Kimball, Fiske, 1888-1955
As a scholar, author, architect and museum director, Fiske Kimball had an insatiable desire to broaden his knowledge of the arts and, in turn, to educate and excite others in those pursuits. The son of an educator, Sidney Fiske Kimball was born in the Boston suburb of Newton, Massachusetts in 1888. Following his graduation from the Lawrence Scientific School of Harvard in 1909, Kimball found his true academic calling when he entered the university's Architectural School. As the recipient of the Sheldon Fellowship, Kimball traveled to Europe to study architecture and in 1912 graduated from Harvard with a master's degree in the same field. By this time, Kimball began what would become a long and prolific career as a researcher and author. In the spring of 1912, he was invited to edit a book on the history of architecture as part of a series of histories of art to be published by Harper. Over the next ten years, Kimball supported his research efforts by teaching architecture and the fine arts at the universities of Illinois, Michigan, and Virginia. At the University of Virginia, he was a professor and head of the department of architecture and fine arts, and he also served from 1921 to 1923 as the university's supervising architect. During these same years Kimball married Marie Goebel of Urbana, Illinois (1913), earned his Ph.D. in 1915 from the University of Michigan and began lecturing at the Metropolitan Museum of Art in New York while still teaching in Virginia. In 1923, Kimball left Virginia to establish the Institute of Fine Arts at New York University, and was appointed the university's architect the following year. Over the next thirty years, Kimball published many books and articles and served on various editorial boards and numerous committees related to professional organizations and government agencies. He was involved in several historical restoration projects, the most notable being Thomas Jefferson's Monticello. Assisted by his wife Marie, Kimball pursued his scholarly interest in Jefferson which kept the couple connected to the Charlottesville area well after Kimball left the University of Virginia. In fact, they built a home nearby at Shack Mountain.
In 1925 Kimball accepted the position as director of the Philadelphia Museum of Art. As the Philadelphia Evening Bulletin noted at the time of his death, "few have ever made a greater contribution to Philadelphia's culture." When Kimball assumed his directorship, the Museum still operated in Memorial Hall, a Centennial Exhibition structure, and its collection focused on American-made objects with an emphasis on textiles and the industrial arts. Construction of the new building was underway. During his tenure, Kimball oversaw the completion of the building's exterior and a significant expansion of its interior, most of which was accomplished with WPA-sponsored labor. As summarized in a 1955 issue of the Museum's Bulletin, a museum, as conceived by Kimball, should "express the world's artistic culture in all mediums, merging architecture, painting, sculpture and the decorative arts." To that end, Kimball filled the newly built Museum with several period rooms and architectural elements from Europe and Asia, and the collections he brought in were significant in representing art through the ages. With the Foulc collection came important Medieval and Renaissance sculpture, furnishings and artifacts. The Crozier collection brought Oriental art, and the Arensberg and Gallatin collections gave the Museum a significant holding in 20th century art.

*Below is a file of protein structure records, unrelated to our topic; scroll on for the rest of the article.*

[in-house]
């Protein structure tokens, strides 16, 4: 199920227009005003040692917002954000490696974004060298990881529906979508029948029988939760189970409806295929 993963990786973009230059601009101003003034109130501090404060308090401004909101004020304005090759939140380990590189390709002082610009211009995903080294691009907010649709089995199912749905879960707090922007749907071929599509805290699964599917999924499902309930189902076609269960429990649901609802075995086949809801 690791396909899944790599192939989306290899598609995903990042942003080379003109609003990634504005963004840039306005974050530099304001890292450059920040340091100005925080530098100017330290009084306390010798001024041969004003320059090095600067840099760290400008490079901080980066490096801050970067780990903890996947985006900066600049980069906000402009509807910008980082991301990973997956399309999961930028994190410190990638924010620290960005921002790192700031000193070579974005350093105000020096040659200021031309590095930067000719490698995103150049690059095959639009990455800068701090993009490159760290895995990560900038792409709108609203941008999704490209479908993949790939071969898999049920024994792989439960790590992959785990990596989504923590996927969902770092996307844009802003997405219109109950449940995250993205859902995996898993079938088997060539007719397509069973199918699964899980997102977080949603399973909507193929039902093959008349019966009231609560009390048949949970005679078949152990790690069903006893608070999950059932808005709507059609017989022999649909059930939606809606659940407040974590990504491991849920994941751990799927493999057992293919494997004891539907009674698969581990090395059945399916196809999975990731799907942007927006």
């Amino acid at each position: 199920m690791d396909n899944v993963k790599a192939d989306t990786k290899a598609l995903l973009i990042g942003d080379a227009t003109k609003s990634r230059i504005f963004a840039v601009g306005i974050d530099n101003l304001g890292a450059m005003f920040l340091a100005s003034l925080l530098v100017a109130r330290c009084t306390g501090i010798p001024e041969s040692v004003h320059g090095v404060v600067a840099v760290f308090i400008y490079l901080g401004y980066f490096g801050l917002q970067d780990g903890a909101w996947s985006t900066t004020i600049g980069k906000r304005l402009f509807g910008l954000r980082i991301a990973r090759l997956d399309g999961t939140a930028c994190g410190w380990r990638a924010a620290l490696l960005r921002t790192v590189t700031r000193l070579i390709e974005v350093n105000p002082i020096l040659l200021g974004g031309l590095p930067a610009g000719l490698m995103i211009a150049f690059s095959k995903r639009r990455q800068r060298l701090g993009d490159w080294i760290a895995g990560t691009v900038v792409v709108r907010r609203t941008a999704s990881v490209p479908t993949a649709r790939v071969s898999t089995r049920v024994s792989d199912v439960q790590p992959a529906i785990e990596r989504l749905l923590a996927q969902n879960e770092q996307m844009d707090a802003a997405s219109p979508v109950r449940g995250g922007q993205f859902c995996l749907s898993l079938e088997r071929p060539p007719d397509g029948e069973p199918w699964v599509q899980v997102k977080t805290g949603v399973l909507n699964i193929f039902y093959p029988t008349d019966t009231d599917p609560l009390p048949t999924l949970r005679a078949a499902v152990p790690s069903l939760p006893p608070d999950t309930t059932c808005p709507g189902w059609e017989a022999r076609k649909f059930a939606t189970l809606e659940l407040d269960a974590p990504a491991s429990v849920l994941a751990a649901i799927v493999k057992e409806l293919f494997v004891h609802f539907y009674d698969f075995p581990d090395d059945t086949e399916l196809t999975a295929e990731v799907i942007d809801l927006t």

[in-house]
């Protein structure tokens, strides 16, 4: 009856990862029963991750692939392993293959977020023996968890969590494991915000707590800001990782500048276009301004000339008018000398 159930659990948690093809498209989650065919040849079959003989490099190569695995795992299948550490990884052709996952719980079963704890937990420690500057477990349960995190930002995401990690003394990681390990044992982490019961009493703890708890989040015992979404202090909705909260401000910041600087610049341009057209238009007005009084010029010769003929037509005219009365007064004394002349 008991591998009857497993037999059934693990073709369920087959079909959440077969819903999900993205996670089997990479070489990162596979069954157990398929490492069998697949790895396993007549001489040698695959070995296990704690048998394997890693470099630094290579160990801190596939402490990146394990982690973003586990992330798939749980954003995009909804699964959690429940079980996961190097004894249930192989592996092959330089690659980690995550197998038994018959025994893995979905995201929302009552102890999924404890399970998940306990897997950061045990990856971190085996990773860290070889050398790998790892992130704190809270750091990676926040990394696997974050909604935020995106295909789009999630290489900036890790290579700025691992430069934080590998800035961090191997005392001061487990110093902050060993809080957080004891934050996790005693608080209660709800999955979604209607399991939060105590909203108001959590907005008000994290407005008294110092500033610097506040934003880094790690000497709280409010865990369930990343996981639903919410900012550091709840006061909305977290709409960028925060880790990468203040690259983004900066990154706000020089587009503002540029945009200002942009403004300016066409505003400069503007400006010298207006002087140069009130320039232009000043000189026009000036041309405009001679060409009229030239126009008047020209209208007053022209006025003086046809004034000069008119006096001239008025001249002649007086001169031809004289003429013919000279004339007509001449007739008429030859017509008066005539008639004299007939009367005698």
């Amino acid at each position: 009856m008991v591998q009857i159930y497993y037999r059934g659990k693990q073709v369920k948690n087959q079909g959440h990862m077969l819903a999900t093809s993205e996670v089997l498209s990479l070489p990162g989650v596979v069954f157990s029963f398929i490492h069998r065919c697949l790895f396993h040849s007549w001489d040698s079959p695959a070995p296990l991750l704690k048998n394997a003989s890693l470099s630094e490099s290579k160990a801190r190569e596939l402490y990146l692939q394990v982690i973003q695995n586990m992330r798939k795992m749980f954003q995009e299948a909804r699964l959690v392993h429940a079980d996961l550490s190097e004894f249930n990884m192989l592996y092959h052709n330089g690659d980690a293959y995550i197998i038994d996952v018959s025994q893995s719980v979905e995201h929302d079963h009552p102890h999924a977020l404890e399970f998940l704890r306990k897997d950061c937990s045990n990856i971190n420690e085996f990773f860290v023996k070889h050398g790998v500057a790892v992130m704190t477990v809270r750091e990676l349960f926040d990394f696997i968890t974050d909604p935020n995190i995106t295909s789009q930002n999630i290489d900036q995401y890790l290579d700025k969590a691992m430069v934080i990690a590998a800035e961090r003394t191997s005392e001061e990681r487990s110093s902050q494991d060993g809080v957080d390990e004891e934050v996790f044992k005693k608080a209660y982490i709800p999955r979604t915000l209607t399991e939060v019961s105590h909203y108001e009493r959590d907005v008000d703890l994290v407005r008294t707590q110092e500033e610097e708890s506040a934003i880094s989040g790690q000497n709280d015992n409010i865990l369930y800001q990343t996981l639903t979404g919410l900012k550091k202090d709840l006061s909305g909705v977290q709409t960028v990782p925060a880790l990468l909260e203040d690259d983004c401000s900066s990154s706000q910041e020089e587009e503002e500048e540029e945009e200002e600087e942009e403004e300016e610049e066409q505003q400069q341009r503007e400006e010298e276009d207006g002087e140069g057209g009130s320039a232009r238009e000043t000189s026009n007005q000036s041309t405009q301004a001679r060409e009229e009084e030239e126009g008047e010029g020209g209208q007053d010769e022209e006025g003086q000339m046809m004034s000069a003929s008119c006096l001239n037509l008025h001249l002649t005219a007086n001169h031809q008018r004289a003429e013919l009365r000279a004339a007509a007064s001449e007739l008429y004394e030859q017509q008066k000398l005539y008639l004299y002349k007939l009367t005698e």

To care for these collections, Kimball worked to develop a professional staff of men and women, some of whom went on to assume head positions at other major museums in the United States and in Europe. To all personnel, Kimball passed on his devotion to the Museum and a sense of fairness. As recalled in a Museum Bulletin, Kimball "was preeminent in his relationship with his staff...[giving] credit where credit was due...an inspiring force." As evidenced in his records, Kimball often animated his correspondence with a "Bully!" to signify his approval of a particular action or recommendation. Such commanding enthusiasm complemented his physical appearance of six-foot-one and "of ample girth." Yet Kimball's most notable feature, according to PMA curator Carl Zigrosser, was his "cannonball head." From it "emanated persuasive ideas and an undeviating purpose. He was a titan of directed energy...[which] came from his sense of dedication to the Museum." Kimball's contribution to the Museum was publicly acknowledged when he was named the 1950 recipient of the prestigious Philadelphia Award.
In the end, according to his biographers George and Mary Roberts, Kimball's boundless energy and frenetic work habits apparently overwhelmed him, and in January 1955 he resigned as director of the Philadelphia Museum of Art. On March 2, Kimball's wife Marie, to whom he was very devoted, died. Five months later, while traveling in Europe, Fiske Kimball suffered a heart attack and stroke. He died on August 14 in Munich.
Asked to write an autobiographical sketch, Kimball best summarized his work and legacy. In collaboration with the Museum's presidents, an able staff, and with the support of the City and private benefactors, Fiske Kimball saw the institution "emerge from a minor provincial position to become one of the leading museums of America, now not unworthy of comparison with those of Europe."
Found in 10 Collections and/or Records:
The last group of material is correspondence addressed to Henri Marceau after his death on September 15, 1969, handled by Barbara Sweeny.